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(Popular Science)   Is a Soylent-only diet good for you? Hint: it's not, people   (popsci.com) divider line 23
    More: Interesting, Soylent, mice eat, foods, lab animals, diets, mice  
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1919 clicks; posted to Geek » on 27 May 2014 at 6:30 AM (8 weeks ago)   |  Favorite    |   share:  Share on Twitter share via Email Share on Facebook   more»



23 Comments   (+0 »)
   
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2014-05-27 04:22:52 AM
img.fark.net
 
2014-05-27 07:04:44 AM
I am surprised.
 
2014-05-27 07:06:36 AM
I hear it contains sucralose, which I'm not so wild about.
 
2014-05-27 07:35:14 AM
I'd go 100% Soylent before I'd go 100% McDonalds.
 
2014-05-27 08:35:09 AM
As someone who is sensitive to Soy and has to be very careful how much he consumes, I wish people would stop trying to pass it off as the most healthy stuff on the face of the Earth.

/and how many animals live in those soybean fields?
//insects and birds too?
///all those fertilizers, herbicides and pesticides are awesome for the environment, right?
////veganism is also murder, you're just not eating your victims.
 
2014-05-27 08:41:13 AM
NRB... Pretty sure soylent contains no soy.

I have a solution to this problem: Soylent + sugar-free gum.
 
2014-05-27 08:51:02 AM
Quite a few issues I have with this study, though I am trying to ask actual relevant questions and not just shiat on the scientists who performed it (in other words IANA scientist and am trying to not be dismissed with a simple "you're dumb, GTFO"):

First, another version of the abstract shows most of the people who worked on this have their stated fields as things like "advanced prosthetic dentistry" and "oral dysfunction science" (there's also one listed as a pharmacologist). Are people in fields like that usually given the education in nutrition related studies sufficient to properly test something like this? Or am I wrong to even ask since it could be part of their education they took on manually? I seriously don't know so any Farker who could answer please let me know.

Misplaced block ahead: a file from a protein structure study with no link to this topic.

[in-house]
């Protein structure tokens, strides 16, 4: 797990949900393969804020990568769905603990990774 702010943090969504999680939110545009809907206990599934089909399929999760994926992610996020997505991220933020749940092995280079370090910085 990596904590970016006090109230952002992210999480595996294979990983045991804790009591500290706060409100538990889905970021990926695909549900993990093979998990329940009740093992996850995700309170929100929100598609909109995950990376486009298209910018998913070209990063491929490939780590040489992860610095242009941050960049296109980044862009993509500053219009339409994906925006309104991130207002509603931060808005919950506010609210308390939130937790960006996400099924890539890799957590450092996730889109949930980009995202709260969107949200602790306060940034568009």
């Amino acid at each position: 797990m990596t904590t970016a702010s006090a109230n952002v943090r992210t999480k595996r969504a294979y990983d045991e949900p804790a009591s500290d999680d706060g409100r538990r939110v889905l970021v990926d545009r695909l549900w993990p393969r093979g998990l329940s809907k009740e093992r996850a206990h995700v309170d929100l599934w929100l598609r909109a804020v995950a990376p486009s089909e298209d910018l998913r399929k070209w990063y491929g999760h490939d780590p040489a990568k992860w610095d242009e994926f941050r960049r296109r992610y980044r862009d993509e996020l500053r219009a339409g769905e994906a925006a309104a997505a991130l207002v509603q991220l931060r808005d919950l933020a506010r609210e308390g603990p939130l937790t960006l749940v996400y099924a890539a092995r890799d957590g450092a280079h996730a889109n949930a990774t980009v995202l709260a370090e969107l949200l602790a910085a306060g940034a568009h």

Second, exactly what "powdered food" did the people doing this testing actually use? Did they obtain actual Soylent? Did they just mix up their own stuff using one of the DIY recipes from part of the Soylent site? Or did they actually take the time to balance the nutrients for the daily value of what a mouse would need and make other fine touches? If you've read the Soylent guy's blog you'll see he found that his first attempts spiked his blood sugar because his body absorbed it too quickly, and adding fiber to the mix slowed it down and eliminated that problem.

Third, why didn't they separate the groups of mice during those last 2 weeks to have half get the " human glucagon-like peptide-1 analog, liraglutide (a new drug with protective effects against neuronal and cardiovascular diseases)" and the other half stay untouched beyond diet as a control? Crossing studies like that doesn't sound like an optimal situation without a safeguard like that from my personal reasoning.

My Google-fu is a bit weak but I couldn't find a version of the study which is not behind a paywall or other login area limiting its access, which is annoying as even if you're not a scientist you should be able to at least ask a friend with sufficient background to interpret it for you. Also, Sucralose is literally the LAST ingredient in the stuff per the nutritional chart, after Xantham Gum, so it's probably just a minute amount either to improve the taste without affecting the nutrition greatly (or maybe somehow to be broken up for its chlorine?), and the only actual Soy in it is Soy Lecithin, and there's a bit more of that in it than Salt.
 
2014-05-27 09:15:53 AM
Physically, it may be fine for you, but I'd be depressed and ready to kill myself after a few days of not eating real food. Maybe you could make it work for you if you are already living your life in a hamster wheel where you feel like you can't stop to eat a real meal, but the thought of that kind of lifestyle is already depressing enough without adding a dystopian food product into the mix.
 
2014-05-27 09:36:44 AM